When you have alcoholic parents life isn't going to be easy. The worst part is in childhood when you don't understand what's going on. There are little ways that you can help when they're really drunk and can't do things for themselves or when they have a hangover, but for some reason this seems normal or perhaps you just get used to it.
When you grow up with alcoholic parents everything is subject to change this includes them being Jekyll one day and Hyde the next. As a child you basically raise yourself, because they're not capable. If you're the oldest, as I was, you also become overly responsible since you are the one who has to do everything.
In addition, I took care of my little brother, so I was a little mommy. I also did most of the household chores and made sure we had clothes to wear. Many times I walked to the bars to try and find my parents, sometimes I did and other times they would be gone for day's maybe weeks.
As the years went by I helped my parents in the physical sense whenever I could. It still had not registered in my mind that I had alcoholic parents. That is, not until things got way out of hand one night when they were fighting and my mother shot my dad.
She had to do a little jail time, but they ruled she did it in self defense and let her out. Now, things were different there was no way to stay in denial. My mother started going to Alcoholics Anonymous and I would take her to meetings. Sometimes, however, she would relapse and be worse than ever.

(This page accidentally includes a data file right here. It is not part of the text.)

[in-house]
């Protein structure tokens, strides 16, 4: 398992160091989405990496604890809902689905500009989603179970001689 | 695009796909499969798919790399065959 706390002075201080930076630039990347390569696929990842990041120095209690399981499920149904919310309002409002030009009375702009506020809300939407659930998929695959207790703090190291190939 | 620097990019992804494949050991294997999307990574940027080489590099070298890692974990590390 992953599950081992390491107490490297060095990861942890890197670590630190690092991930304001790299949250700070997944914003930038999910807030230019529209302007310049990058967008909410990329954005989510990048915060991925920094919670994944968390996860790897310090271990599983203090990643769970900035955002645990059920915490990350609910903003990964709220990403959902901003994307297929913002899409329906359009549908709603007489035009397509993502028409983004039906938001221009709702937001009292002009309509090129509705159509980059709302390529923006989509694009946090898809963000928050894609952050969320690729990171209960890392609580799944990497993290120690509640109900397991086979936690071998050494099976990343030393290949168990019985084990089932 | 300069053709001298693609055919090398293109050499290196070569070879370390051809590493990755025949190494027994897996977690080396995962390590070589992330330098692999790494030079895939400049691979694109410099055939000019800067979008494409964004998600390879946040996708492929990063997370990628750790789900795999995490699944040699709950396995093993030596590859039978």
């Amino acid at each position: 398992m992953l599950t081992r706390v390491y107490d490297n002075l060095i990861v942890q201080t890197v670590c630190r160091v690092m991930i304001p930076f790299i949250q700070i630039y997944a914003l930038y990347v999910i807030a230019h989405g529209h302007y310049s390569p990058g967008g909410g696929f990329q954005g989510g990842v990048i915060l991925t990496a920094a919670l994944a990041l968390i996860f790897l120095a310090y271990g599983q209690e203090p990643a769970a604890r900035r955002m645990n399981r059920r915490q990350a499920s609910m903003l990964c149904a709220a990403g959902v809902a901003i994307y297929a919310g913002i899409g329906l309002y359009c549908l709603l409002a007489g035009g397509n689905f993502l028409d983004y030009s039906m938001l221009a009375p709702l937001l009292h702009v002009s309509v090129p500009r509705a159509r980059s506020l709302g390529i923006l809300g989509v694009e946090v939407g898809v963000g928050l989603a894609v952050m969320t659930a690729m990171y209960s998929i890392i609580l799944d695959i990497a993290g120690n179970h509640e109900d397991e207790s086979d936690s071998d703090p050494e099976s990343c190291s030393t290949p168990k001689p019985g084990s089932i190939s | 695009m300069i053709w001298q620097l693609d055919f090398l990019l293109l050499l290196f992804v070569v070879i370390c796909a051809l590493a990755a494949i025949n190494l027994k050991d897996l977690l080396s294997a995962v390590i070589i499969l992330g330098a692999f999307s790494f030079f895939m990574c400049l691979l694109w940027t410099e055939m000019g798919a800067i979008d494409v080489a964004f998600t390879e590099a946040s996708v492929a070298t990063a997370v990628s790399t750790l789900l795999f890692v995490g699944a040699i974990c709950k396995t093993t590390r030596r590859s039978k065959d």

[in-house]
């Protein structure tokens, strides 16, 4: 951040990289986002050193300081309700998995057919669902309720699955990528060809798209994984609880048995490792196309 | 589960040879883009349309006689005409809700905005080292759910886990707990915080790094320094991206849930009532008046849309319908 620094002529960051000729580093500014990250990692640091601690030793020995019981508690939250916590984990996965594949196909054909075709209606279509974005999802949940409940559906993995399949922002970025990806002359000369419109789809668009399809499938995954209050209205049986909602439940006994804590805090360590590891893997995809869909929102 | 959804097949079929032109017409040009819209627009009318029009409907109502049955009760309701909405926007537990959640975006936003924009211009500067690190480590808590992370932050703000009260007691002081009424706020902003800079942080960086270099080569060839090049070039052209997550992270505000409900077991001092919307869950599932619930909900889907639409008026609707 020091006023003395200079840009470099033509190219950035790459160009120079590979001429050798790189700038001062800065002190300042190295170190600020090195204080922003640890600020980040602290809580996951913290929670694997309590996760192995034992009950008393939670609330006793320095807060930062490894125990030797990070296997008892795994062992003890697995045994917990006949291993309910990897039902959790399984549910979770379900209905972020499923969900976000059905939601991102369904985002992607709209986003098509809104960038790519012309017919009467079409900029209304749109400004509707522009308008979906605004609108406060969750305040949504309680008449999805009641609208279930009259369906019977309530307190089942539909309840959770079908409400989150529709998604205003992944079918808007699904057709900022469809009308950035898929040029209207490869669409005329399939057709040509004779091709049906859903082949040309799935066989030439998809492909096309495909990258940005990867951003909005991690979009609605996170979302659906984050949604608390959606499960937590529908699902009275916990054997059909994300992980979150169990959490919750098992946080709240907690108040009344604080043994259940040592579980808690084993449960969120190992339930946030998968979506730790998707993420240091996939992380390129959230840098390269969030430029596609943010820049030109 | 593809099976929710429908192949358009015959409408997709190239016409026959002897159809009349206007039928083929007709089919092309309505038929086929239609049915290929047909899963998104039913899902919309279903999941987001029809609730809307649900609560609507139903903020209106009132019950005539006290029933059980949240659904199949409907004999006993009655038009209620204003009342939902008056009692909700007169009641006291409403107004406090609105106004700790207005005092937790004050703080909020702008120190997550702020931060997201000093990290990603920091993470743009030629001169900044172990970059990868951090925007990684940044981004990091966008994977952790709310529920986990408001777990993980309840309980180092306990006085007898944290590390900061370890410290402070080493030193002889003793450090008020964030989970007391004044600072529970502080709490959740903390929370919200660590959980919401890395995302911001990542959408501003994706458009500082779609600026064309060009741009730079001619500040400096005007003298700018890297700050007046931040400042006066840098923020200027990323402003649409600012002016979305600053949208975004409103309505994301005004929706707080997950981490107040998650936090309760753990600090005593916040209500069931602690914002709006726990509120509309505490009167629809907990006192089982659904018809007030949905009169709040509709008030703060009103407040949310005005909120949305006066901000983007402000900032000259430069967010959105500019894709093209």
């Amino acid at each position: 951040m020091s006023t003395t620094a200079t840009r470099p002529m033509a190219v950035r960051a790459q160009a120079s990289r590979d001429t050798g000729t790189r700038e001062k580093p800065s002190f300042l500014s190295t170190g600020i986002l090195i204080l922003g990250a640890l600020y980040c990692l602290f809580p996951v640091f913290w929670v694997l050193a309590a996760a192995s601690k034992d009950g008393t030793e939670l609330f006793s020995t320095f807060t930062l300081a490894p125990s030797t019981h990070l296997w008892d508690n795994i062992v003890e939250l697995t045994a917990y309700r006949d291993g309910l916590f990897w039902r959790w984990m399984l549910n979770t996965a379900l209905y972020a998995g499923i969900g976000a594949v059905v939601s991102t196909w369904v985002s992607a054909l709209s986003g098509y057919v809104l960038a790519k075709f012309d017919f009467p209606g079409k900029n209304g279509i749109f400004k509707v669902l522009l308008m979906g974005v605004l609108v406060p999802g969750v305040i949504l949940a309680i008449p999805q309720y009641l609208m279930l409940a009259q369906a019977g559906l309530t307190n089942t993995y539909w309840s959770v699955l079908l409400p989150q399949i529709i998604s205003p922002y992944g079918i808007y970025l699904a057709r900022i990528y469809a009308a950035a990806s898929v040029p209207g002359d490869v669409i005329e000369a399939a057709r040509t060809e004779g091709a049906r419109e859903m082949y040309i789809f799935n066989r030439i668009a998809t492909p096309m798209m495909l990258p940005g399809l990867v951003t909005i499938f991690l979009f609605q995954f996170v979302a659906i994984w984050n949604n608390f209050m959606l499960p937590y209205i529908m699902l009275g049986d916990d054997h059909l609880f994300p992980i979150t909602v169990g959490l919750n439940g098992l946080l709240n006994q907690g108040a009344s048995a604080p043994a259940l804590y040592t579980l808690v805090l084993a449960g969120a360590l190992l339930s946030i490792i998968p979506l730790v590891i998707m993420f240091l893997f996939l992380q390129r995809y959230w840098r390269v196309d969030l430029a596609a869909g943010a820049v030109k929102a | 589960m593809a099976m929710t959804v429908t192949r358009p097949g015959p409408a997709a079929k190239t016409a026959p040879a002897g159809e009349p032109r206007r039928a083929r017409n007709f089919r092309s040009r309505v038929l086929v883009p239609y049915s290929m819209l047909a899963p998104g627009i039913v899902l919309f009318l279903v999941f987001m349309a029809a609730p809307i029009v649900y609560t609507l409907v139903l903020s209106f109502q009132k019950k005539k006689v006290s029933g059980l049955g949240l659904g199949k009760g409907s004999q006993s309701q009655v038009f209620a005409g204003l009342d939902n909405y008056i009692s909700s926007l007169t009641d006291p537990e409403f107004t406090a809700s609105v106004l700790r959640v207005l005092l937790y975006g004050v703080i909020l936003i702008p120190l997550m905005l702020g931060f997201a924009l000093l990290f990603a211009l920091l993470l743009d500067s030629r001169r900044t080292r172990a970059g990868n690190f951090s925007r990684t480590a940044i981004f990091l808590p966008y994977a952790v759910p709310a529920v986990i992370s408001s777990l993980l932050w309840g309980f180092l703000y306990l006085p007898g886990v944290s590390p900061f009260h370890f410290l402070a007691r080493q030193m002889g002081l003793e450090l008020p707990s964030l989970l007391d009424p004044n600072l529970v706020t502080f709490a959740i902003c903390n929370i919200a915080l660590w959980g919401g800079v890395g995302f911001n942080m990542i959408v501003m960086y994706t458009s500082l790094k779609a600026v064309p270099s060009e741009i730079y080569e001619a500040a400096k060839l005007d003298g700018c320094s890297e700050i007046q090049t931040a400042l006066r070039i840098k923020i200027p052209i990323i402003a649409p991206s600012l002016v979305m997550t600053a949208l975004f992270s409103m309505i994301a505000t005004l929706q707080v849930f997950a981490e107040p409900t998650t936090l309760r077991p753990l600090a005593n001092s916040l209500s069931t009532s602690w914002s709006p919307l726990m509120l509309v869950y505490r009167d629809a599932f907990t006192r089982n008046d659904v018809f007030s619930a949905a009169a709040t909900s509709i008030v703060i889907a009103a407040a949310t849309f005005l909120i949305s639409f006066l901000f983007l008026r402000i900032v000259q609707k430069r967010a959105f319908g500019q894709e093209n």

I joined Al Anon which was the single most helpful thing I could do. It was there that I learned how to help my alcoholic parents in the emotional sense. My dad was still drunk most everyday and would come by my job and ask me for money to buy alcohol. It was hard to tell him no, but I did.
I learned how to be supportive and to use tough love with both of them. As an adult child of alcoholics I knew I had a strong tendency toward codependency, so I had to stop myself from being an enabler.
If you have alcoholic parents there are some very important things you must do for them and for yourself. First of all, everyone in the family needs to be in a recovery program. AA and Al-anon are free, so there's no excuse. Additionally, if there are young children they can join ala-teen.
Furthermore, it's vital to have a sponsor and actually work the 12 steps. You need to learn about codependency, tough love and detaching with love, as well as enabling. This way the entire family can begin the healing process and discover how to have healthy relationships.
It's amazing how relationships change and heal when alcohol is taken out of the picture. This is true of any addiction, because as long as there's an addiction the focus is always on it and nothing else. The only hope for alcoholic parents and the entire family is to focus on healing and let the past go. It's a chance to start over and have a better life.